Driving while tired is a major cause of accidents, which is why it’s important to spot the signs of fatigue when going on long journeys. This article explains some symptoms of tiredness while driving, and what precautions you can take to ensure your long drive goes smoothly.
Fatigue can be dangerous for any driver who spends long hours on the road. If you have a disability, this is something to be even more aware of.
Some drivers with disabilities might experience chronic pain, limited mobility, or other health conditions that can lead to more intense feelings of fatigue.
Tiredness affects a driver’s reaction times and concentration levels, and with that comes a greater risk of accidents. So it’s crucial to stay aware of your energy levels, take regular breaks and, where needed, let another driver take over.
Fatigue can be caused by many things – from simple things such as a lack of sleep or driving for too long, to more specific factors such as jetlag, ill health and even certain medications.
How long is it safe to drive for in a day?
The Highway Code states that driving when you’re tired greatly increases your risk of collision. It does not give a set number of hours per day that you’re allowed to drive, but it does explicitly say that you should not begin a journey if you’re tired.
It also recommends that you avoid taking long journeys between midnight and 6am, because this is when your natural alertness is at a minimum.
No matter how long you plan on driving for, you must be on the lookout for symptoms of tiredness. It can help to plan regular times to check in with yourself.
Planning a long journey? Sarah, a Motability Scheme customer, shared her top tips for driving long distances – read her advice here.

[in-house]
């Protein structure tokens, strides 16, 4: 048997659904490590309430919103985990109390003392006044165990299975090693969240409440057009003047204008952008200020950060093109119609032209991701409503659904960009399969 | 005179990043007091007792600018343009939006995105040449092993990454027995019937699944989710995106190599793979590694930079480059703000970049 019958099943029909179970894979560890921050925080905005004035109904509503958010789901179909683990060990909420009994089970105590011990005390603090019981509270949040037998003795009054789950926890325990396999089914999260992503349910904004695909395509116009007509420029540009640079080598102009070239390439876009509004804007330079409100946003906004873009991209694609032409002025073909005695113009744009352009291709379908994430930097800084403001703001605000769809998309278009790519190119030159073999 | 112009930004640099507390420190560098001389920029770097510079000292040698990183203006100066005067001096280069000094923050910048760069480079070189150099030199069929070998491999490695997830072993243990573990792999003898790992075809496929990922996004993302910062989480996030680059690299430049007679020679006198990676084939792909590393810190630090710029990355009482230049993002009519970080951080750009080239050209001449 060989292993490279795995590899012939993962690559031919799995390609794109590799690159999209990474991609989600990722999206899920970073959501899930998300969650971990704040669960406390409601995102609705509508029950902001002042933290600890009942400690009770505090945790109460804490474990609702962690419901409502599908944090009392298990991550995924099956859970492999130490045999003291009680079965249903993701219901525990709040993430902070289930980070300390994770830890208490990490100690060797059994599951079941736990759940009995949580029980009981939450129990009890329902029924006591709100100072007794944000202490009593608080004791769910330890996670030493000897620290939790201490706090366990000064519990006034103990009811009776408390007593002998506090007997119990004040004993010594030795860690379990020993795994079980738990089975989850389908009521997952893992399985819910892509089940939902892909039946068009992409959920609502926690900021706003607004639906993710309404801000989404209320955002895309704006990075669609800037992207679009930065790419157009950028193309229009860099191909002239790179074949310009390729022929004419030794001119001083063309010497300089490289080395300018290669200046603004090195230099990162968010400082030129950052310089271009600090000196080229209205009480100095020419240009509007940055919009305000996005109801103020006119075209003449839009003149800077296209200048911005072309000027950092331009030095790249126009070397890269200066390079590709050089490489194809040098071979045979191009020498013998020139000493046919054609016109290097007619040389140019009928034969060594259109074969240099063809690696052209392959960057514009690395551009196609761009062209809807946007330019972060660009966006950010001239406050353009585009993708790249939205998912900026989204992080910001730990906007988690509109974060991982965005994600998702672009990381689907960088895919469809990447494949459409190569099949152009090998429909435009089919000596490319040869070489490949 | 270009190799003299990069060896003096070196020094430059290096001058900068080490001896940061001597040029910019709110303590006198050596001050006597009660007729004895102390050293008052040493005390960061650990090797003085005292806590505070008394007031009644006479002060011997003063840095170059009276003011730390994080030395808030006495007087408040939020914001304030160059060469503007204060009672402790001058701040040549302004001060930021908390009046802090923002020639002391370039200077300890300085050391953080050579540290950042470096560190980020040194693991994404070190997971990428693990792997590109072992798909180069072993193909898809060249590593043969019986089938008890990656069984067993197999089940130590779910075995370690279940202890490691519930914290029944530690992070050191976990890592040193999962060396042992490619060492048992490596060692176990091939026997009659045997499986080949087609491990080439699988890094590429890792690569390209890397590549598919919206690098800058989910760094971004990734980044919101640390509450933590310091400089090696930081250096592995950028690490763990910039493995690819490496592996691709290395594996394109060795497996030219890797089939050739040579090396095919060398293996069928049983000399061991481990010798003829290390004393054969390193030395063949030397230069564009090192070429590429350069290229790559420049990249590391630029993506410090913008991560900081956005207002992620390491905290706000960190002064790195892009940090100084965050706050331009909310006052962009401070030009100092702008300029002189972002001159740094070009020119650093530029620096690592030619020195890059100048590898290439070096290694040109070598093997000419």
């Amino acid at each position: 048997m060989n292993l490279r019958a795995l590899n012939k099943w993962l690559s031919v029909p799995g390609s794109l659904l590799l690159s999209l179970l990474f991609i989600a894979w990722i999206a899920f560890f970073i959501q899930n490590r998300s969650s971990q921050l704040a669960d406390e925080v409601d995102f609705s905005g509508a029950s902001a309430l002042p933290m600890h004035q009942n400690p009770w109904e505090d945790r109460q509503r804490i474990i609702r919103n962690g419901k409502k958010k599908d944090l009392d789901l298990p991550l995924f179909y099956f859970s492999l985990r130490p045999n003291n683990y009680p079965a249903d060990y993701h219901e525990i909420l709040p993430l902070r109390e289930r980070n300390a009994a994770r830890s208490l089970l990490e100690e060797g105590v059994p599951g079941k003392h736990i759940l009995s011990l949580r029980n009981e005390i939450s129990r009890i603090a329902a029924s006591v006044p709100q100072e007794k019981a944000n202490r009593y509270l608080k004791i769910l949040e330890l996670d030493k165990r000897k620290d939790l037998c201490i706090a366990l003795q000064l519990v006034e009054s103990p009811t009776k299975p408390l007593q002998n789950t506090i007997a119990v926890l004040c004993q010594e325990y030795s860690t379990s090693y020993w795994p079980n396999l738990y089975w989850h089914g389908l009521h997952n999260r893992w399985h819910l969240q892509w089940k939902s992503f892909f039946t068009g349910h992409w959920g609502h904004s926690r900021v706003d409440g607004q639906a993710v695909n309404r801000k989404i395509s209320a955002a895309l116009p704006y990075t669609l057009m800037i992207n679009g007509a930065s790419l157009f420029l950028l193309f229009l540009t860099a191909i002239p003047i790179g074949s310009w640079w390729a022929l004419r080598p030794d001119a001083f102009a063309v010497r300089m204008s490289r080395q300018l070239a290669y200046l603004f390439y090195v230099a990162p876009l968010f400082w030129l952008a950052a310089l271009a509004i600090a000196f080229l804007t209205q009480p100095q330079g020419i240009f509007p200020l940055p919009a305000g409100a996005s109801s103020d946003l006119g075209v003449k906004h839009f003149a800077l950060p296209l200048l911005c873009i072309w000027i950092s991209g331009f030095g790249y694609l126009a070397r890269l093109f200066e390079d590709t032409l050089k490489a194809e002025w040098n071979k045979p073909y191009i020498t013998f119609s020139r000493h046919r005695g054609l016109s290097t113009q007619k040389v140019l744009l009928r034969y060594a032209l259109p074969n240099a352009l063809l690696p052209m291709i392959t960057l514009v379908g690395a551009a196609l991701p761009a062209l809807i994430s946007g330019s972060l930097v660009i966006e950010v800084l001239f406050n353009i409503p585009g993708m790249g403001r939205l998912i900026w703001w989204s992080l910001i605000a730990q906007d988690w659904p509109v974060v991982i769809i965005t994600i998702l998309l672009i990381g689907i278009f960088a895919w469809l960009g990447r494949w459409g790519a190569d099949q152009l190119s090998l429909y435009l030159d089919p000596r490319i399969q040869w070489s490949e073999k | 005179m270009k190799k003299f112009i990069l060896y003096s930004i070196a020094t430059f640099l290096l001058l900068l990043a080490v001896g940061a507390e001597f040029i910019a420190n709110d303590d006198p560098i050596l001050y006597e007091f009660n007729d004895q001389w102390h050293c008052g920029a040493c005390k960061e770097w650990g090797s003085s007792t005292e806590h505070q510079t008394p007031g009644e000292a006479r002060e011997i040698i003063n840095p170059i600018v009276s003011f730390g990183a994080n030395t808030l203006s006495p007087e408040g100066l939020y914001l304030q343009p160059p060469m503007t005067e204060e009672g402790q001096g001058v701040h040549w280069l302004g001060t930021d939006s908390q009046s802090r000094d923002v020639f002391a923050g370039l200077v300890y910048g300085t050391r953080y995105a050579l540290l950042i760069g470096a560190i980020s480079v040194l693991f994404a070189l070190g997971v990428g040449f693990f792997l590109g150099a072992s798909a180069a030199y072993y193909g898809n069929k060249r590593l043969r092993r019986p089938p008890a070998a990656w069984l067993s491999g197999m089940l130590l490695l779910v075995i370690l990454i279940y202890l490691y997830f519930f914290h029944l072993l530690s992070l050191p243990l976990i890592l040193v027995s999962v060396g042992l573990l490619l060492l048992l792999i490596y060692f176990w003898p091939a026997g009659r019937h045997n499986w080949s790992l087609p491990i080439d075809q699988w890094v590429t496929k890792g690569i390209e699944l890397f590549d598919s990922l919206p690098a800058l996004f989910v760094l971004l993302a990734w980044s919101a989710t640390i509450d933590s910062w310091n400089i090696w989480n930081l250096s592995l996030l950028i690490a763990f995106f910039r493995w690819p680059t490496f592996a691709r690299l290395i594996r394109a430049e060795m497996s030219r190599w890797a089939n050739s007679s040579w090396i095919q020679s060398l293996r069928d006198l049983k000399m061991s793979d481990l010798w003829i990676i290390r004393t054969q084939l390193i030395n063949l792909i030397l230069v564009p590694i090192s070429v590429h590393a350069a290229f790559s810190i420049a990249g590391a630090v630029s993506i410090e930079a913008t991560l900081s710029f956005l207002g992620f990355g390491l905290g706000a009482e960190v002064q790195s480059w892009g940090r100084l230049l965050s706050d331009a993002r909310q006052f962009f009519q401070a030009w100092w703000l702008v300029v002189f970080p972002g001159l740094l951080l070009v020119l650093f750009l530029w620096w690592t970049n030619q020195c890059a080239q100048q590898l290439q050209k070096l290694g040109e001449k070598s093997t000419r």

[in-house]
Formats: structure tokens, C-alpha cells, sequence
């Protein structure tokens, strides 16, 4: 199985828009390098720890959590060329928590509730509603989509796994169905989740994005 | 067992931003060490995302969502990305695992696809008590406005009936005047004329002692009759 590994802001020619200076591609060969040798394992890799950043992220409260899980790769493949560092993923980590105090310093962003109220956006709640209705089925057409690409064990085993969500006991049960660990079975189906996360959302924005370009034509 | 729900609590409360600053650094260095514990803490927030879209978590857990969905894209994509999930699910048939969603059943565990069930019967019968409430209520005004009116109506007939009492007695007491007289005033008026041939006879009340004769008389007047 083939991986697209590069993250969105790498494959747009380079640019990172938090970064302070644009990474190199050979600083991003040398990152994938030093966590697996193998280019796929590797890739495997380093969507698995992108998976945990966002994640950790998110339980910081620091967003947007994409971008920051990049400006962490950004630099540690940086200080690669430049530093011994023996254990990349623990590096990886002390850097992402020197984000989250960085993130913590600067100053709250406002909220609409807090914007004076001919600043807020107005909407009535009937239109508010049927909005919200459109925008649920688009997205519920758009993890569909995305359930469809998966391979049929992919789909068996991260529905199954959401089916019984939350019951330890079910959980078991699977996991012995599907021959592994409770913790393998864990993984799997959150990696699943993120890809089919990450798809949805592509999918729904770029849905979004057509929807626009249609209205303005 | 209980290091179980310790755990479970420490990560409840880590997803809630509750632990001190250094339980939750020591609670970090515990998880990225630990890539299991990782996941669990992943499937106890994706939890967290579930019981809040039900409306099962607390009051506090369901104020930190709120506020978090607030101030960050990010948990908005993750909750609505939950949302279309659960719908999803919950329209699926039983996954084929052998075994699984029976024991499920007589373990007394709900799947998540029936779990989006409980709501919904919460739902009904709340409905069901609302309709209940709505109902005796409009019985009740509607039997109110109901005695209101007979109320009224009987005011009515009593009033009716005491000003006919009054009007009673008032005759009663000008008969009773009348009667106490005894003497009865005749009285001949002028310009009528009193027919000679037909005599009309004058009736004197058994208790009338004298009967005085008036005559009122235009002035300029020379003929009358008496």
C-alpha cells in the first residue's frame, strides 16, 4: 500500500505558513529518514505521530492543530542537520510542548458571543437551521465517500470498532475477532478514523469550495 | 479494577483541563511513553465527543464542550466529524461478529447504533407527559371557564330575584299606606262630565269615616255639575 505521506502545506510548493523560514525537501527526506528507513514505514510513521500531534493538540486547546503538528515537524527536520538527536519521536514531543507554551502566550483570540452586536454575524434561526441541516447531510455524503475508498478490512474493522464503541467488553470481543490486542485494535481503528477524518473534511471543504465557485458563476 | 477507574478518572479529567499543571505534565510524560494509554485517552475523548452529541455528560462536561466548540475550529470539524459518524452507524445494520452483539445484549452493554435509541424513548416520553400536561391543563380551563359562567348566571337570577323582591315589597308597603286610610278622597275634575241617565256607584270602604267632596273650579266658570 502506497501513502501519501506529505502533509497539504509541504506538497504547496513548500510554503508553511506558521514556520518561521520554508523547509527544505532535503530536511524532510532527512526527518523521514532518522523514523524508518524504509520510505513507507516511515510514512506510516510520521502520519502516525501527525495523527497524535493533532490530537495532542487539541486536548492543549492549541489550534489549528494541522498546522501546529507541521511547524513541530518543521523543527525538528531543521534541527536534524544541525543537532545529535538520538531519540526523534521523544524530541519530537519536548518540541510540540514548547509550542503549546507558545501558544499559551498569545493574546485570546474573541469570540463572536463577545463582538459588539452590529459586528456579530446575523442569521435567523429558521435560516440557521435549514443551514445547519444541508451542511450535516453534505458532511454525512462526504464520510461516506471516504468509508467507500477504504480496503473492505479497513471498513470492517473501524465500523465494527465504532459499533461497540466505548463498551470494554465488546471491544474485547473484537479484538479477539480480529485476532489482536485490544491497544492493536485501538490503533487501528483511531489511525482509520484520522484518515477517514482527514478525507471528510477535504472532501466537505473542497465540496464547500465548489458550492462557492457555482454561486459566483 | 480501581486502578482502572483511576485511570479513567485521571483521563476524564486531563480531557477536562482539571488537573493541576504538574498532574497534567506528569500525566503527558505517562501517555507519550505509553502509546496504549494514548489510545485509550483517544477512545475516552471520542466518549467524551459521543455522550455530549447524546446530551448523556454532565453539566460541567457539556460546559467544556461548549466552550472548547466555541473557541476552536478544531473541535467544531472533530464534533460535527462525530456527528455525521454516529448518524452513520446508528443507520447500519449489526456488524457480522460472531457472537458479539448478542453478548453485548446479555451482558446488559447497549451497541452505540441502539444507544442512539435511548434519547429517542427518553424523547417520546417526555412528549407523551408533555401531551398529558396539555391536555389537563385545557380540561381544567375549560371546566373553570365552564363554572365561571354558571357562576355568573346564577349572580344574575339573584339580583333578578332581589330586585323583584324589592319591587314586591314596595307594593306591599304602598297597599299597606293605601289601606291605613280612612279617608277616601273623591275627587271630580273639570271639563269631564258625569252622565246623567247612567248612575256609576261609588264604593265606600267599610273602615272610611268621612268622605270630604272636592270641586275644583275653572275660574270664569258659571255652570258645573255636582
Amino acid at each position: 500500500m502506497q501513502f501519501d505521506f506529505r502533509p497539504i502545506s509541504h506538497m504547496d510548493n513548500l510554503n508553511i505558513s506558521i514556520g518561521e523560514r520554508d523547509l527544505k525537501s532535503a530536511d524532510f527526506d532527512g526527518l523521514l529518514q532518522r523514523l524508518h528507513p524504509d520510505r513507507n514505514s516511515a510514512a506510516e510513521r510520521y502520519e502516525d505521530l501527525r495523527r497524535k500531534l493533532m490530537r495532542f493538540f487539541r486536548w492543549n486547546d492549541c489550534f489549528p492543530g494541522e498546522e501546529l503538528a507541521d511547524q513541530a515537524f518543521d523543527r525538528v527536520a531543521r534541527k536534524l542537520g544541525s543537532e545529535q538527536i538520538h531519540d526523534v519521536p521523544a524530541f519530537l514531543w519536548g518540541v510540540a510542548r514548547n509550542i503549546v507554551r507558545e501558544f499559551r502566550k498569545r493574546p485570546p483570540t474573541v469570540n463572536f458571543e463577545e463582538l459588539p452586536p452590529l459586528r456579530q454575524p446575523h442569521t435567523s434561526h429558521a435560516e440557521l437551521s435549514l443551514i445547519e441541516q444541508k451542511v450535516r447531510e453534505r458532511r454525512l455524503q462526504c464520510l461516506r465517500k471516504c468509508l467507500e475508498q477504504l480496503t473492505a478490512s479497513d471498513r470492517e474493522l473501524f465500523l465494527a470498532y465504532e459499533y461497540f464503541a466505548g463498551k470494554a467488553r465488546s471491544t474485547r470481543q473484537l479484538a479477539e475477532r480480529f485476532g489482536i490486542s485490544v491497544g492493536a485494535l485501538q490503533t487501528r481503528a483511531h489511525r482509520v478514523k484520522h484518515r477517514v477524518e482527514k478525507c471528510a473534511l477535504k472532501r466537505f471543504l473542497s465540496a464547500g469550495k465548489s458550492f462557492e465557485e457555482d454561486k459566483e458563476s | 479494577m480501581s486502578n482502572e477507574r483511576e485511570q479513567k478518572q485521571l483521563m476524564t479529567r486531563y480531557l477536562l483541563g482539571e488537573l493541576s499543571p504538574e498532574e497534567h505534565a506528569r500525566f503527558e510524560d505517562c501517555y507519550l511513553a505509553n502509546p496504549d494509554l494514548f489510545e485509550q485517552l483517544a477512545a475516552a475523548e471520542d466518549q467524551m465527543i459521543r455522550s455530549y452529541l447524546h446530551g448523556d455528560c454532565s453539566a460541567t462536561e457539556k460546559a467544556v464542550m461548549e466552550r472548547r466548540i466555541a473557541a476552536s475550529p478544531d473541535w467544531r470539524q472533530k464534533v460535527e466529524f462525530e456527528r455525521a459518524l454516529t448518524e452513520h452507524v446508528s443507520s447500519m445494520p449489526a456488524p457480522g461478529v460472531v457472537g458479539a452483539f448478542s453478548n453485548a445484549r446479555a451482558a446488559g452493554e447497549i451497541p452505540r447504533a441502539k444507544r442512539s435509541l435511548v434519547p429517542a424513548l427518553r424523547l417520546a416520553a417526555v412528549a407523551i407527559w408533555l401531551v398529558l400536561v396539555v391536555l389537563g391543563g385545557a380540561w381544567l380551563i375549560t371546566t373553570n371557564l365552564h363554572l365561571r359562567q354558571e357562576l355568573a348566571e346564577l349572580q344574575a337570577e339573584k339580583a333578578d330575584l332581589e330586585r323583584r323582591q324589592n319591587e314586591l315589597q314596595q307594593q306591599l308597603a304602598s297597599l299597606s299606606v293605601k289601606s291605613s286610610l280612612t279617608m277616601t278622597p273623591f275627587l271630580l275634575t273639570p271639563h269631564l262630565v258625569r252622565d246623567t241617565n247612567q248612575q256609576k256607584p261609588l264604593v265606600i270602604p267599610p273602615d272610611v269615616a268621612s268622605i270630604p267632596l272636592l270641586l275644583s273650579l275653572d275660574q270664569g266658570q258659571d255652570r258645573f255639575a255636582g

Signs of tiredness while driving
Some common symptoms of driver fatigue include:
- Tired and/or dry eyes
- Daydreaming and/or an inability to concentrate
- Difficulty focusing your vision on the road
- Slow blinks and/or blinking more than usual
- Involuntary head nods
- Bodily aches and pains
- A decline in your driving style, such as slower reaction times, unnecessary changes in speed or drifting out of your lane
If you experience any of these symptoms while driving, make sure you find a safe place to stop as soon as possible.
Can medical conditions affect tiredness while driving?
Some health conditions, such as diabetes or sleep apnoea, can make you more vulnerable to fatigue while driving. If you are unsure whether your health condition could affect your driving, you should speak to your doctor. You can also check on the government’s website to find out if a health condition affects your driving.
If you develop a medical condition or disability that could impact your ability to drive, you must tell the DVLA – or else you could be fined up to £1000.
The Motability Scheme
If you receive a qualifying mobility allowance, you could exchange it to lease a brand-new vehicle on the Motability Scheme. Insurance, breakdown cover and maintenance are already included in the price you pay, giving you the freedom of worry-free motoring.
Preparing for a long drive
If you’re planning a long drive, there are a few things you can do to make the journey easier on yourself – and help you avoid driver fatigue:
- Plan your journey to include regular rest breaks, and don’t try to drive more than 8-10 hours a day.
- Make sure you eat well, avoid alcohol, and get a good night’s sleep before your journey.
- Pack some snacks and plenty of water, to help keep your energy and hydration levels up).
- If you take medication, check any instructions or side effects before your journey. You should speak to your doctor or a healthcare professional if you’re unsure.
- If you’re travelling with friends or family, consider having someone else with you who can take over the driving if needed. Motability Scheme customers are allowed up to three named drivers as part of their lease package, and you can also add a temporary driver if needed.
Tips for staying alert while driving
- Open a window to get some fresh air in.
- Take regular breaks – the Highway Code recommends that you include 15-minute breaks for every two hours of driving.
- Find somewhere safe to take a nap if you start to feel tired
- Drink two cups of coffee and wait for the caffeine to kick in – but still watch out for signs of tiredness
When it comes to driving, you should always stay on the side of caution. By planning your journeys and staying attuned to your body’s needs, you’ll have a much smoother and more comfortable drive.